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New Nikon D4.1 Digital SLR to be Announced This Week

TOKYO — This Wednesday, Nikon will be officially announcing the introduction of the amazing new Nikon D4.1 digital SLR, the successor to the award winning D3 and D3x. In a departure from previous digital camera design though, the D4.1 wll use a milestone imaging system with just a single bit sensor to produce vividly stunning images with greater resolution than any previous system.

Back in the 1980's music reproduction entered the digital age with the introduction of the compact disc player. Early players though were hampered by the difficulty of parallel digital decoding data with increasing bit lengths. Sony and Philips successfully created 14-bit digital to analog converters but the quest for 16-bit DAC's proved formidable indeed. In a complete paradigm shift, designers switched to a system that massively oversampled a single bit amplifier, originally looking for a cheaper alternative to the 16-bit route. They soon learned though that when correctly implemented this new system was capable of far surpassing the fidelity of even the best parallel DAC players on the market. In much the same way, USB cables that pass just a single bit at a time at high bit rates have replaced the much slower parallel printer and serial COM port cables in common use just a few years previously. And now Serial ATA drives have outstripped the speed and capacity of the older Parallel ATA (also known as IDE) hard drives we all used to use.

Designed to meet the increasing demands of a burgeoning multitude of photographers of all experience levels who care about creating the best images possible, the D4.1 achieves resolution previously possible only in the best images on photo sharing sites such as flickr — with the operating ease and portability of a compact camera or cell phone. In much the same way as 1-bit technology has revolutionized other digital transmission and reproduction systems, Nikon's new "Advanced Photographic Resolution Inference Logic One-bit" system does all this with a sensor having just a single pixel.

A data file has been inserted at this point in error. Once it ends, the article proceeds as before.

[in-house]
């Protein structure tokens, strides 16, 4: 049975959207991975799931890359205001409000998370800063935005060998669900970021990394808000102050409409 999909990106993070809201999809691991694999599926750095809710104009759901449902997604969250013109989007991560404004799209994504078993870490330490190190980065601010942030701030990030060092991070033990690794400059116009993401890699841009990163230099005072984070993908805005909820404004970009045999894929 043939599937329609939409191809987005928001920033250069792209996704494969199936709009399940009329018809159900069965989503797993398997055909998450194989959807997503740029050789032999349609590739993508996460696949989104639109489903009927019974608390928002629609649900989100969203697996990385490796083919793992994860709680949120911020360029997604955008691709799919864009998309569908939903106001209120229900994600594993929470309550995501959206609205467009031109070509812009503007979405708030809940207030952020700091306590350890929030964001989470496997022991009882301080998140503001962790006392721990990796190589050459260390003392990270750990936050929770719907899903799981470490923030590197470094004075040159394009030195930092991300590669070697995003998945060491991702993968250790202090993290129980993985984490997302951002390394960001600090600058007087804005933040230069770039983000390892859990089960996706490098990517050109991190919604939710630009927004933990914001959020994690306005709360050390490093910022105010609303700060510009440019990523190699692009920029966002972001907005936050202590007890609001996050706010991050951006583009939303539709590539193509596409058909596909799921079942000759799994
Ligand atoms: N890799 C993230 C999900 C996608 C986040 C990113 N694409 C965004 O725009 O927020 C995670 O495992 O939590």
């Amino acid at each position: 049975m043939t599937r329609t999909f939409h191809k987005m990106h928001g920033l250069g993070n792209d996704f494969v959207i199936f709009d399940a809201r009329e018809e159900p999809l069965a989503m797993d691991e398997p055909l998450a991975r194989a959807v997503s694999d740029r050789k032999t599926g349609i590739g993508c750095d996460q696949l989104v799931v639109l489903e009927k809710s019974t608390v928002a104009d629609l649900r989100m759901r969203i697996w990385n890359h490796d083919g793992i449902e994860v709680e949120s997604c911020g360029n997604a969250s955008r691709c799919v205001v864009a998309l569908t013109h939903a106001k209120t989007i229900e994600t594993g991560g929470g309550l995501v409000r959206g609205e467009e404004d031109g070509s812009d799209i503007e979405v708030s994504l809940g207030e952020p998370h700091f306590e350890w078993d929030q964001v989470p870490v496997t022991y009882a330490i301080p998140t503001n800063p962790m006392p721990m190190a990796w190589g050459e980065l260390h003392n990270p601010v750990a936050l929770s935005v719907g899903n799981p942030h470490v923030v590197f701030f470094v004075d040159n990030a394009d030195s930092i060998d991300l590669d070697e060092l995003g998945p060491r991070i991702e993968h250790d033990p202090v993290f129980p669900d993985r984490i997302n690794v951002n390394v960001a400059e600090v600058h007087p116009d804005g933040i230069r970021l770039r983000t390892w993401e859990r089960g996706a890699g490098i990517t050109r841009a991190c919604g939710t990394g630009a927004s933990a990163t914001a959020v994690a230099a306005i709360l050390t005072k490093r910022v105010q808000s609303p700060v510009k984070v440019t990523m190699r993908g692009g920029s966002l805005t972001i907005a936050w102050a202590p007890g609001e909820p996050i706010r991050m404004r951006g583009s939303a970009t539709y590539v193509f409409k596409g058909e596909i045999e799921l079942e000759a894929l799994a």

Spokesperson April Bangusetsu of Nikon's top secret Gansaku Shashinki Institute in Japan explained the technology behind the New Nikon D4.1 DSLR as an outgrowth of Nikon's patents for VR ("vibration reduction") lenses. By very, very quickly moving the lens in front of a single pixel sensor the entire image can be captured using the "sweet spot" of a lens. Just as Nikon's JFET/LBCAST sensor was quickly replaced by FX as an engineering design goal, Nikon anticipates their new one-bit system will become standard on all new cameras.

When asked why Nikon had chosen the name D4.1 rather than the more obvious D4 as the next model in the line of successful D-series bodies, Bangusetsu explained that the "point one" suffix was used to signify both the new one-bit system as well as Nikon's commitment to be number one in the world of photography.

Bob Johnson, owner of the well known photography website Earthbound Light has said that a person would have to be a fool not to want one of these but praise for the new D4.1 has not been universal. Although Nikon's rugged, functional design employs a state of the art magnesium alloy body, "hands on" reviews posted on other internet sites have criticized the lack of foam rubber dust seals on the Nikon D4.1. The problem of dust spots in digital photography though has been all but eliminated by the use of Nikon's new single bit sensor. Rumors of a possible brass lens mount proved unfounded after being examined by a student of metallurgy at a local community college. Fears that Nikon might use a plastic film rewind coupling fork in the D4.1 rather than the metal version used on so called "professional bodies" has also worried some reviewers even though this seems unlikely since digital cameras don't use film.

Upon introduction, users will need to rely on the comprehensive image-editing features of Nikon's own Capture NX2 raw converter to read the new proprietary NEF format produced by the Nikon D4.1 although third party solutions are expected after legal issues are resolved with Nikon's licensing model.


Date posted: March 29, 2009 (updated April 1, 2009)

 

Copyright © 2009 Bob Johnson, Earthbound Light - all rights reserved.
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